Do I have a medical malpractice case?
Bad medical outcomes are an unfortunate reality of medical care. Sometimes they occur despite the doctor’s and patient’s best efforts to heal. While a bad medical outcome does not always mean that medical malpractice has occurred it may be worth it to ask the question: “Am I a victim of medical malpractice?”
When asked, this question can set off a long, complicated process. There are a few requirements that must be met for a bad outcome from a medical treatment or procedure for it to be considered malpractice. A mistake or error by a doctor or hospital is not enough on its own.
Basic Requirements of a Medical Malpractice Claim:
- An established Doctor-Patient relationship
- The treatment, procedure, or any element of it fell below the standard of care that should have been expected.
- The patient has some sort of quantifiable harm as a result of the care received.
- The harm was caused by the failure to meet the standard of care.
An established Doctor-Patient relationship
A patient needs to establish a physician-patient relationship with the doctor(s) being sued — this means that the doctor needs to accept responsibility for the patient and agree to treat the patient’s condition. So looking up a condition on the internet and reading an article that a doctor wrote is not a doctor-patient relationship.
The Standard of Care
If a patient is merely unhappy with a treatment or the results of it that does not mean the doctor is liable for medical malpractice. This is true even if a complication occurred. For medical malpractice to have occurred, the doctor must have been negligent. Negligence means that the doctor performed in a way that is below the standard that any other competent doctor would have adhered to in a similar situation. This is where medical malpractice cases get complicated. In order to show how a doctor’s care fell short of the standard of care a second doctor or qualified expert must be hired to explain what should have happened.
If nothing went wrong as a result of the care, a patient can’t sue their doctor. This is true even if what the doctor did is clearly outside of what should have been expected. The harm must be something that is quantifiable because it has to be clear to a jury what is being asked for and why. A victim of medical malpractice will be expected to show one or more of the following:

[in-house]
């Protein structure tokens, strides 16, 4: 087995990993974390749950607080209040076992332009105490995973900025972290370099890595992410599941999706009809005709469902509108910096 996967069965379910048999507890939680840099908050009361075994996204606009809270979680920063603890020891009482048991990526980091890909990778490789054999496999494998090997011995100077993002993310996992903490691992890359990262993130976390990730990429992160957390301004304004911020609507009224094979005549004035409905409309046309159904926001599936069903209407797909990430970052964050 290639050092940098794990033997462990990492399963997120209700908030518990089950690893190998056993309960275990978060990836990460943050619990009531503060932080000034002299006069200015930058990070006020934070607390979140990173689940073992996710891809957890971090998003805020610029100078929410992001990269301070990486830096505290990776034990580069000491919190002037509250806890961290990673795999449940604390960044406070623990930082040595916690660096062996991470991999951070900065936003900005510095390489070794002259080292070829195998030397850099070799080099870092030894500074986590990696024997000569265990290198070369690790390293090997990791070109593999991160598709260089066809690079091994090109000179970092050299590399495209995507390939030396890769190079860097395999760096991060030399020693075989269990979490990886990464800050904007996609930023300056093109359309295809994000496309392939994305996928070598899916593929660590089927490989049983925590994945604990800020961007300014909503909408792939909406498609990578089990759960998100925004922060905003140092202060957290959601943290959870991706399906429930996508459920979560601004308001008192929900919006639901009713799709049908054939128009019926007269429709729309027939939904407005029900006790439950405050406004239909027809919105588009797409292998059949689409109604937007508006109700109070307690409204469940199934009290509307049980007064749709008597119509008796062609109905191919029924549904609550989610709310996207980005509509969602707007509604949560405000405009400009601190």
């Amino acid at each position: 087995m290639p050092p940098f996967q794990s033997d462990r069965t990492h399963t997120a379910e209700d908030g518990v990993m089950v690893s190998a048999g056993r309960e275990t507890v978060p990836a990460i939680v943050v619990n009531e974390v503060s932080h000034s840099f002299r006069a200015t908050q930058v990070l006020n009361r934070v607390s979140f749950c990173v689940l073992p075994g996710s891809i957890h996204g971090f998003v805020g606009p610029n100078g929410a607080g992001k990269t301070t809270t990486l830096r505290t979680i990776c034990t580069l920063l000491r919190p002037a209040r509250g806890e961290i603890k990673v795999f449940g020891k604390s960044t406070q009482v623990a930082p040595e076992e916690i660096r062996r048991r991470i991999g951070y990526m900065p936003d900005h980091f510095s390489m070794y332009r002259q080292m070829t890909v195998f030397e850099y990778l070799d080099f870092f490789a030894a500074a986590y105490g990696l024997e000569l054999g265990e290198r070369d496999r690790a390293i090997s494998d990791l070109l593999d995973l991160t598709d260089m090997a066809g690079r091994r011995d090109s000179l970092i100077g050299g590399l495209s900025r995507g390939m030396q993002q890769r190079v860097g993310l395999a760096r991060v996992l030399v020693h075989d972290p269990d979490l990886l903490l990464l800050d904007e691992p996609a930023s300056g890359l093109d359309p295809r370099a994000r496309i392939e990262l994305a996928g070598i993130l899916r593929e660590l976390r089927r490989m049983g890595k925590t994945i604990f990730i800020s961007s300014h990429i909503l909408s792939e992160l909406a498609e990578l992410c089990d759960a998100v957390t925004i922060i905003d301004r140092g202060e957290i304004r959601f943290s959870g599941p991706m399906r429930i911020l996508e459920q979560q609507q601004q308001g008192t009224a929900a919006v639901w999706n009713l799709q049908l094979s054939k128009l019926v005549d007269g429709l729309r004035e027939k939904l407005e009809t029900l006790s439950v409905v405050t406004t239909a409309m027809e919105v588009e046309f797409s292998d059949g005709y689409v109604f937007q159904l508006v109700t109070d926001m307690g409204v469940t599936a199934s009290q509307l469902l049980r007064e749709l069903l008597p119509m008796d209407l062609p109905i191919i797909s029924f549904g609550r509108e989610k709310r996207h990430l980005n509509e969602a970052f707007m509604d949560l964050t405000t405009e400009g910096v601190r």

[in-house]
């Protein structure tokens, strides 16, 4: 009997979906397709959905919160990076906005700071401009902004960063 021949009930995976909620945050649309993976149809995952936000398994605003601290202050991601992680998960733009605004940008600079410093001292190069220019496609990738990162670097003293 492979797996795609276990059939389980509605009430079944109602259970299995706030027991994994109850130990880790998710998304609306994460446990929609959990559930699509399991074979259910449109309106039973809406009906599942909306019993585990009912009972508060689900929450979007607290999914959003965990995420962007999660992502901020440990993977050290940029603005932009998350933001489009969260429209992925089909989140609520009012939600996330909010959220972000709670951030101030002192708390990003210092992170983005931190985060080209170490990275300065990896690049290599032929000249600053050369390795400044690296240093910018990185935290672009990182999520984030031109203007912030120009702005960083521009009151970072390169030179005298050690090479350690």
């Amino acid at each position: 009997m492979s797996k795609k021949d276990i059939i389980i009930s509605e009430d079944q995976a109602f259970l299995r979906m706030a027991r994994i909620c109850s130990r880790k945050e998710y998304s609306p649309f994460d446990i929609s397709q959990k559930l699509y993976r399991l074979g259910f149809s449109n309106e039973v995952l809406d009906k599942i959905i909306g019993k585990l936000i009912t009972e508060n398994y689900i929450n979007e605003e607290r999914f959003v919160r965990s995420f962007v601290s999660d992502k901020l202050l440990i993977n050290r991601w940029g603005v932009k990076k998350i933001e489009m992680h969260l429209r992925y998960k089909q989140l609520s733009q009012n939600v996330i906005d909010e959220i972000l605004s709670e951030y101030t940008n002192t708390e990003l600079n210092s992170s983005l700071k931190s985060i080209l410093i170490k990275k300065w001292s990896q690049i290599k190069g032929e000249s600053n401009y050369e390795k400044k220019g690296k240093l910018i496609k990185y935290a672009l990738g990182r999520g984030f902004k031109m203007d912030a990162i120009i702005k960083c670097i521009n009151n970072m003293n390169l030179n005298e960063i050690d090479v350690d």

- Additional medical costs and bills
- Loss of a job or the loss of earning capability
- Physical pain as a result of the injury
- Mental and emotional stress caused by the injury.
- A disability or disabilities
This gets at the root of whether a bad outcome is in fact due to medical malpractice. Medical malpractice cases, for the most part, involve patients that are sick or have some sort of injury. To have a viable case the bad outcome has to be a result of what the doctor did, and not the result of the sickness or injury already sustained. This can be very hard to prove. If a patient is suffering from heart disease and later dies of a heart attack it can be challenging to show that it was a doctor’s mistake rather than the disease that caused the heart attack. This is another reason why medical expertise is required in every medical malpractice case. The expert’s job is to show that it is the error that led to the victim’s worsened condition and make the causal link.
If you suspect you are a victim of medical malpractice, first consider these questions. If your suspicion at all remains, it is in your best interest to contact medical malpractice experts like those at CHH who have extensive knowledge and experience in assessing and executing malpractice cases. We offer consultations at no cost or obligation to you, and we only collect a fee if we win you compensation.
Doctor Errors + Medical Error + Medical Malpractice